Reanalysis ignores pertinent data, includes inappropriate observations, and disregards realities of applied ecology: Response to Huso and Dalthorp (2023)
1) We recently demonstrated efficacy of automated curtailment of wind turbines in reducing fatalities of eagles at a study site in Wyoming, USA. Huso and Dalthorp criticize our work, asserting that there are several ‘major errors’ that render our previous work as providing ‘no meaningful support’ for automated curtailment. As we show here, our data do indeed provide support for the efficacy of automated curtailment.
2) The purported major errors they identify include: having only 1 year of post-treatment data, having only one control and one treatment site, using the control site for inference, choosing an arbitrary demarcation date between the ‘before’ and ‘after’ periods, analysing the number, rather than the rate, of fatalities, and not including data they consider pertinent. These claims are unsupported because all result from misreading our study, ignoring realities of causal inference in field ecology, or are matters of preference.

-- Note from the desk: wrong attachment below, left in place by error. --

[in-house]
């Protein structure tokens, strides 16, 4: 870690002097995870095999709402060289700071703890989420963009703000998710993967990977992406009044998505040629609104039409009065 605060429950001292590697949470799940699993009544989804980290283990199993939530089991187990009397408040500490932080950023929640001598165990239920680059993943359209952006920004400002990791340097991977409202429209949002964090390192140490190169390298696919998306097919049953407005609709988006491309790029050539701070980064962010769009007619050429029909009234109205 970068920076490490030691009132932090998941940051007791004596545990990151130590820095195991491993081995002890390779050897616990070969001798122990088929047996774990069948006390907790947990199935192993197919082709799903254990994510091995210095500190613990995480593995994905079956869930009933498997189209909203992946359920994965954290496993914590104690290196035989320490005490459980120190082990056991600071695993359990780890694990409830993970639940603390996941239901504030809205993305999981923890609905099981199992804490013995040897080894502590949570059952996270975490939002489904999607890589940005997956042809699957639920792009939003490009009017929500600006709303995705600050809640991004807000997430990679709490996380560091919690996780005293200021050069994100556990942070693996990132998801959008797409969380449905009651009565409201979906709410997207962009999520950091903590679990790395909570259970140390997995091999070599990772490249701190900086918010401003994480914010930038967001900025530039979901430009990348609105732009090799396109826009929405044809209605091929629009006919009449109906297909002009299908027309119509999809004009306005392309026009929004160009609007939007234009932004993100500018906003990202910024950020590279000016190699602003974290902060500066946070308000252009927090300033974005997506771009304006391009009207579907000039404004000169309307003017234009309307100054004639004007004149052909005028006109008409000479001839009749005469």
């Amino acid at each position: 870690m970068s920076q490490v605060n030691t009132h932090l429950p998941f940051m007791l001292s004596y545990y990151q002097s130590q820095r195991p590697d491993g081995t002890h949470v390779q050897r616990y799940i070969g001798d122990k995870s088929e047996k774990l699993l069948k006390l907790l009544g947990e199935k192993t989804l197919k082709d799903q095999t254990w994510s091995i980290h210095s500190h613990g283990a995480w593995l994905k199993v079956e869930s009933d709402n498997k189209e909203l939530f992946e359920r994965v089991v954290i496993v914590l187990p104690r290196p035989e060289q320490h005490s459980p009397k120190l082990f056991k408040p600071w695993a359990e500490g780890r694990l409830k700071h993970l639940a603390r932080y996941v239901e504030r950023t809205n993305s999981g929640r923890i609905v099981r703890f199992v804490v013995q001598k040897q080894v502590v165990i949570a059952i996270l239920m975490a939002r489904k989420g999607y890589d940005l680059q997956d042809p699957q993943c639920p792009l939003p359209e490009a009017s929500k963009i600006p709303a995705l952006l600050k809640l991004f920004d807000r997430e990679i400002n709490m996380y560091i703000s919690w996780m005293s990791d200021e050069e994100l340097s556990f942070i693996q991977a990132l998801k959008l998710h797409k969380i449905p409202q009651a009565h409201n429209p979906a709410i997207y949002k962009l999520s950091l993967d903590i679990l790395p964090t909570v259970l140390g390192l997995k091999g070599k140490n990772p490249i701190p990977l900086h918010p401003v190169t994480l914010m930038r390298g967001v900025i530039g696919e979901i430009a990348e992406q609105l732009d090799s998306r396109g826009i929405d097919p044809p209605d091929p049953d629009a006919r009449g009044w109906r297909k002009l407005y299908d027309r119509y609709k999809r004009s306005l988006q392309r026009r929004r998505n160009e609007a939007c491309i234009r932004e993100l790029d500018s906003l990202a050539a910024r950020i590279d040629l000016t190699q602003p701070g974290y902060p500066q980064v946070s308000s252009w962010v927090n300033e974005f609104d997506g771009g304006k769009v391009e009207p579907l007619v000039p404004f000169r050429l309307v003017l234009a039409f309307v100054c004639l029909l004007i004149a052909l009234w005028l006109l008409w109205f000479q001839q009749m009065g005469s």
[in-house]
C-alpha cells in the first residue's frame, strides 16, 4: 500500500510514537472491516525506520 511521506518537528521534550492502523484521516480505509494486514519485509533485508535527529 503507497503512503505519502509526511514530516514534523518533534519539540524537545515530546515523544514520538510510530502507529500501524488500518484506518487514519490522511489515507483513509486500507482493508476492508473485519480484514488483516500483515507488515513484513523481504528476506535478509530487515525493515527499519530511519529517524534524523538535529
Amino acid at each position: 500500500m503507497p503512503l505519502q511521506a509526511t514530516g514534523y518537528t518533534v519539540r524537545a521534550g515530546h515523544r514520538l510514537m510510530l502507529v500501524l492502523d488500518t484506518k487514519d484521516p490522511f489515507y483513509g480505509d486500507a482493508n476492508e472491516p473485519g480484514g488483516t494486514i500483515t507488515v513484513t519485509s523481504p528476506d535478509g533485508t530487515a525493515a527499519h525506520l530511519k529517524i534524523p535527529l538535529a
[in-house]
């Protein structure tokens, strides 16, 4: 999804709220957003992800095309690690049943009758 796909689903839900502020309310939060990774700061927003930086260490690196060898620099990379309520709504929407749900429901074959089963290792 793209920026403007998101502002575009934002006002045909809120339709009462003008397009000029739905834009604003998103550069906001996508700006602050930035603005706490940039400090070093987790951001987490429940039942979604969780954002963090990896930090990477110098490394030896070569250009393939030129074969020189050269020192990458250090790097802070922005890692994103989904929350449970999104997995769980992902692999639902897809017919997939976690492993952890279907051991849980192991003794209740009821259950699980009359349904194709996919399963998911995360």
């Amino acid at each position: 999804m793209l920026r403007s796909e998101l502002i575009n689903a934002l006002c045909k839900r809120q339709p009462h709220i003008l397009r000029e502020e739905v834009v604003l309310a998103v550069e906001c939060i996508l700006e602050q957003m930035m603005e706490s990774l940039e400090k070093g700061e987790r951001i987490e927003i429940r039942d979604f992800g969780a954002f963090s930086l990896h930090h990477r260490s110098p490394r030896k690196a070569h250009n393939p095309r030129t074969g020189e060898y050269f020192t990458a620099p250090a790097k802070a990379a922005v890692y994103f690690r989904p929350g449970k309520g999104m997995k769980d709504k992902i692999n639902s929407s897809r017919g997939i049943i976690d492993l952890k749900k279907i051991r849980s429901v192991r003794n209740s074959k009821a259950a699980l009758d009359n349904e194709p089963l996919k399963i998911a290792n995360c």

3) Most importantly, we did not fail to include pertinent data and we provided sufficient criteria in the manuscript to explain inclusion of carcasses in our study. As stated in our previous study, the eagle carcasses we did not include were found either outside of search areas or incidentally, and thus did not meet criteria for inclusion. Further, Huso and Dalthorp present a standard for spatial and temporal replication that is inconsistent with their own recent work and many other studies in this field. Finally, their reanalysis of our data ignores the control site while including inappropriate data and thus is not suitable for inference.
4) We appreciate the unusually thorough critique of our work provided by Huso and Dalthorp. Despite the major errors in their argument, this discussion provides a platform for further evaluation of our original work.
5) Synthesis and applications. We show that incorporating control site data and using our a priori demarcation of before and after periods into Huso and Dalthorp's reanalysis returns meaningful support for automated curtailment. We also direct the reader to an updated analysis that uses components of the approach Huso and Dalthorp suggest, along with additional data and a number of other analytical improvements, to validate and strengthen our original conclusions.
|Reanalysis ignores pertinent data, includes inappropriate observations, and disregards realities of applied ecology: Response to Huso and Dalthorp (2023)
|Christopher J.W. McClure, Brian W. Rolek, Leah Dunn, Jennifer D. McCabe, Luke Martinson, Todd E. Katzner
|Journal of Applied Ecology
|USGS Publications Warehouse
|Forest and Rangeland Ecosystem Science Center